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12 years ago
tsukimoto
QuoteSallie Then on the other hand they had us believe that we need to meditate constantly and that the earth's weather patterns could actually be effectd by our prayers. So think of it...I'm bad if my spoon was seen by the toilet....and I'm bad if there is an earthquake on another continent. Talk about crazy fears. Regarding crazy things that I was taught to believe: --My fo
Forum: Recovery from Destructive Cults and Groups
12 years ago
tsukimoto
I have found John Knapp's website to be helpful. He is an ex-cult member, TM, I think, and counsels people who have cult issues. His website has some good articles about meditation, and leaving your group. Regarding having a teacher or mentor...I don't know about that. My group insisted that the president of our lay organization had to be our mentor and teacher, that you need
Forum: Recovery from Destructive Cults and Groups
12 years ago
tsukimoto
Yasmin, I'm pretty much where you are. I don't have that sense of religious certainty either. I wish I did, but maybe I'm slowly coming to accept that I don't. I feel suspicious of those who are that certain -- some of these people who are sure that they speak/act for God have done horrible things. It's the true believer types who become the terrorists and sui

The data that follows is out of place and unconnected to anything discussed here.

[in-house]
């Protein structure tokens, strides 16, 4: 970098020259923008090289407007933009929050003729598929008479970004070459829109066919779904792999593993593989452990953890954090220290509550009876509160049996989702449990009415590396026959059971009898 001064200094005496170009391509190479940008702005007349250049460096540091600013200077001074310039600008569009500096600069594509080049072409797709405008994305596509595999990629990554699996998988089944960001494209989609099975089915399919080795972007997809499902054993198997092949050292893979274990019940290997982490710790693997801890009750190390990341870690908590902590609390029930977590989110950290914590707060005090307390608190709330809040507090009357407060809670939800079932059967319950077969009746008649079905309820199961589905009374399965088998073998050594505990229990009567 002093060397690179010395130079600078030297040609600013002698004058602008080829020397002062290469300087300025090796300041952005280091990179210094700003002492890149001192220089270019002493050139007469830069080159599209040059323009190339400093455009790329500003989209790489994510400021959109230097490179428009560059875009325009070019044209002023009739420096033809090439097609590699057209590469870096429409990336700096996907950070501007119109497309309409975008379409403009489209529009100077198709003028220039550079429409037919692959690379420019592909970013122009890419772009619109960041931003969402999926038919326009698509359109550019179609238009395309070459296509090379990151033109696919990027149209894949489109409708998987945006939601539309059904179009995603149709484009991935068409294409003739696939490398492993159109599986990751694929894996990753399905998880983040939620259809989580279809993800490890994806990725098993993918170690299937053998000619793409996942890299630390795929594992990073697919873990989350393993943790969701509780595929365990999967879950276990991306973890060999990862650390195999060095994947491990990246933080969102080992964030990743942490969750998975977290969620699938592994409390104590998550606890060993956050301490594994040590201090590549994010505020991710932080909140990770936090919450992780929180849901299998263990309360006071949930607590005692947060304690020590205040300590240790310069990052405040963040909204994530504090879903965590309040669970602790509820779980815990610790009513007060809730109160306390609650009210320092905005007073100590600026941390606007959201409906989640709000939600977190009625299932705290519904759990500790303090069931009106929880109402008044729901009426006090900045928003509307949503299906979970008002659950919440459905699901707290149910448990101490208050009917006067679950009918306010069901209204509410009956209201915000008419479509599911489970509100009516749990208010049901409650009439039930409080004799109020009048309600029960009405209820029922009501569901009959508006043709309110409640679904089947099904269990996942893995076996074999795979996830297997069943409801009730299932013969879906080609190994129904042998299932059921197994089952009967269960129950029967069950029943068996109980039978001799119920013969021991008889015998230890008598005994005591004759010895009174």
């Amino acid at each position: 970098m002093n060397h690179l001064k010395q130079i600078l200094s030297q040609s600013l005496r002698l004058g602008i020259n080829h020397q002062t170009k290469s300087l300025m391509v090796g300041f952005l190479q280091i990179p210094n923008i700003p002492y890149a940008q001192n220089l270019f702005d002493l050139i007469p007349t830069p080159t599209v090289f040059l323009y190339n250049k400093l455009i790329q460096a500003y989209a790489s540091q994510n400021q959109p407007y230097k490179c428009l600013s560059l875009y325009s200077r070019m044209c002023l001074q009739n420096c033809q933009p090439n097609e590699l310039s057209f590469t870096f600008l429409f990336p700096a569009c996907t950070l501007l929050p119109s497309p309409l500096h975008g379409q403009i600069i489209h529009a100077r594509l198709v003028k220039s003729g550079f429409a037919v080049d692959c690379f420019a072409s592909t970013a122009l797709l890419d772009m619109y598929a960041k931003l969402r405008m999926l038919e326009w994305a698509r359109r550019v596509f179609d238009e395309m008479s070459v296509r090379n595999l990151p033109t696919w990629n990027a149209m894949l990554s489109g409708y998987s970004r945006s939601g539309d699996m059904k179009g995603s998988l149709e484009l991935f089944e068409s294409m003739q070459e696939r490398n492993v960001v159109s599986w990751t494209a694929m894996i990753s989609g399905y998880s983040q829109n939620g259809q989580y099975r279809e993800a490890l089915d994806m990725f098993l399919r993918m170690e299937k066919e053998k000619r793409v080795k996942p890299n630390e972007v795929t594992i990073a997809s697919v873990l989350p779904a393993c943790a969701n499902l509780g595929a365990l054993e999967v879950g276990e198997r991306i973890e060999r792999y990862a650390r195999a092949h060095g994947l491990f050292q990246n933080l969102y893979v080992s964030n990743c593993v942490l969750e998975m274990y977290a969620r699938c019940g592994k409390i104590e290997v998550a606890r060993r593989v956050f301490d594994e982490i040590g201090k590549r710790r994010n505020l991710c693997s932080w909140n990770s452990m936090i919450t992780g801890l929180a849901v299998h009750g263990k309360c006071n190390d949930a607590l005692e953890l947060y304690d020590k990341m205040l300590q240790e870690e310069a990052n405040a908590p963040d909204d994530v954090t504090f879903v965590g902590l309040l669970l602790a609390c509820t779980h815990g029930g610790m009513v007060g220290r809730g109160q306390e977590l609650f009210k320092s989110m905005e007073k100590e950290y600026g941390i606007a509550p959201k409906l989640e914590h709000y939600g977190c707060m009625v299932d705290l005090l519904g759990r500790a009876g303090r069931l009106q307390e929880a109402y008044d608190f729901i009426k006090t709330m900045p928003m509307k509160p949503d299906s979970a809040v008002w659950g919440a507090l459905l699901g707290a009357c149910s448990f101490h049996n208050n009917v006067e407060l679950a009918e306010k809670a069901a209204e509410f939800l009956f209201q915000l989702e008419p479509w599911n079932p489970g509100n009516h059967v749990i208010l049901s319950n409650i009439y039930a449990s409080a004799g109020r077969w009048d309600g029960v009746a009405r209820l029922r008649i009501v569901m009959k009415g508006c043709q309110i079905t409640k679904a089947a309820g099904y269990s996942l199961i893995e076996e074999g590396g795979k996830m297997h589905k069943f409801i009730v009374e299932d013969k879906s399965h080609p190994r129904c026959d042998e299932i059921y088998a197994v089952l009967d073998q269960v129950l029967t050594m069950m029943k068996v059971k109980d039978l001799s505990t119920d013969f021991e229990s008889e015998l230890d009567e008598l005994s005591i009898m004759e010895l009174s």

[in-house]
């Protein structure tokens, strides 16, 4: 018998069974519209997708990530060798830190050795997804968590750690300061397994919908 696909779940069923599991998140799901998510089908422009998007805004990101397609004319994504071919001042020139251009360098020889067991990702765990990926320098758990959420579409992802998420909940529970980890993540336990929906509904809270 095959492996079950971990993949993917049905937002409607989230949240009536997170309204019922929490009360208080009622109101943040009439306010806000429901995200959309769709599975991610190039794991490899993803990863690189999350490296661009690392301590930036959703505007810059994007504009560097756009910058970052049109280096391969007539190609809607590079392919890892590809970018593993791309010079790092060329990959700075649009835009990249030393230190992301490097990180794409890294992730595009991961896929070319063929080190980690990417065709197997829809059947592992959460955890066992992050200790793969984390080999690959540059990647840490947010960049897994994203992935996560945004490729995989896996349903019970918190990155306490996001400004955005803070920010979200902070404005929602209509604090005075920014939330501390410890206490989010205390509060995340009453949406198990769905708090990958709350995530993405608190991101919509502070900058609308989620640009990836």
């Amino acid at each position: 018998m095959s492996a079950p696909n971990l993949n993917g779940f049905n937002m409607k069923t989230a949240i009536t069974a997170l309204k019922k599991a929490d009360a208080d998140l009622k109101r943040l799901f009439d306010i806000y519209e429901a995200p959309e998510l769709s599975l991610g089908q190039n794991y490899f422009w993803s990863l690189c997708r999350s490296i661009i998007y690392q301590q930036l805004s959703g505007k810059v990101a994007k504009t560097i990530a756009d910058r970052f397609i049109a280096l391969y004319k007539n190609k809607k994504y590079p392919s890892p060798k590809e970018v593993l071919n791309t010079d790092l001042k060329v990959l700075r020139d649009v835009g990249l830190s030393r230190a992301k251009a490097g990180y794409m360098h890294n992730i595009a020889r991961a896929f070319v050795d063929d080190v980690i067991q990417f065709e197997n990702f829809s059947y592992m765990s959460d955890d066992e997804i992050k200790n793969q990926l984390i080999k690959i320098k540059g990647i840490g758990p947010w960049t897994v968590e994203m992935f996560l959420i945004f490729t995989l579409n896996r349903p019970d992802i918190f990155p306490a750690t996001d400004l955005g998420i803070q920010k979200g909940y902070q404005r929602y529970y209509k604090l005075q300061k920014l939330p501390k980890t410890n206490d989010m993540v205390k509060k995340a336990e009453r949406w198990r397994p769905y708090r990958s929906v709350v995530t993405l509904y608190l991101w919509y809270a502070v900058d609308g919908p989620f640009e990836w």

Forum: Recovery from Destructive Cults and Groups
12 years ago
tsukimoto
Quotepegasus I have heard from exmembers of my group, but they still believe it is essential to have a spiritual path (now they follow Buddhism) and I feel extra bad because they think I am wrong not to have a new path. They say that being spiritual and following a path is essential. pegasus Pegasus, people have said all kinds of things about spirituality, both now and in the past. Exa
Forum: Recovery from Destructive Cults and Groups
12 years ago
tsukimoto
Quotepegasus Today I am aware of the difficulty I have in feeling vulnerable and childlike when I see someone else has a different opinion on what the truth is. Someone told me something that I dont agree with anymore, but yet I found it hard to say that in a mature way. From my cult days there was only one truth and everyone agreed on it. Now people have different ideas and I feel like saying -
Forum: Recovery from Destructive Cults and Groups
12 years ago
tsukimoto
Quotepegasus For me right now, I am consciously choosing to find some ways to take part more in life with everyday people. It is an ongoing struggle however to cope with my automatic habit of feeling disconnected and thinking that I am different from others and wont be able to relate to them. I thought I had to be perfect to be accepted, and now I know that I am not perfect, I fear that others wo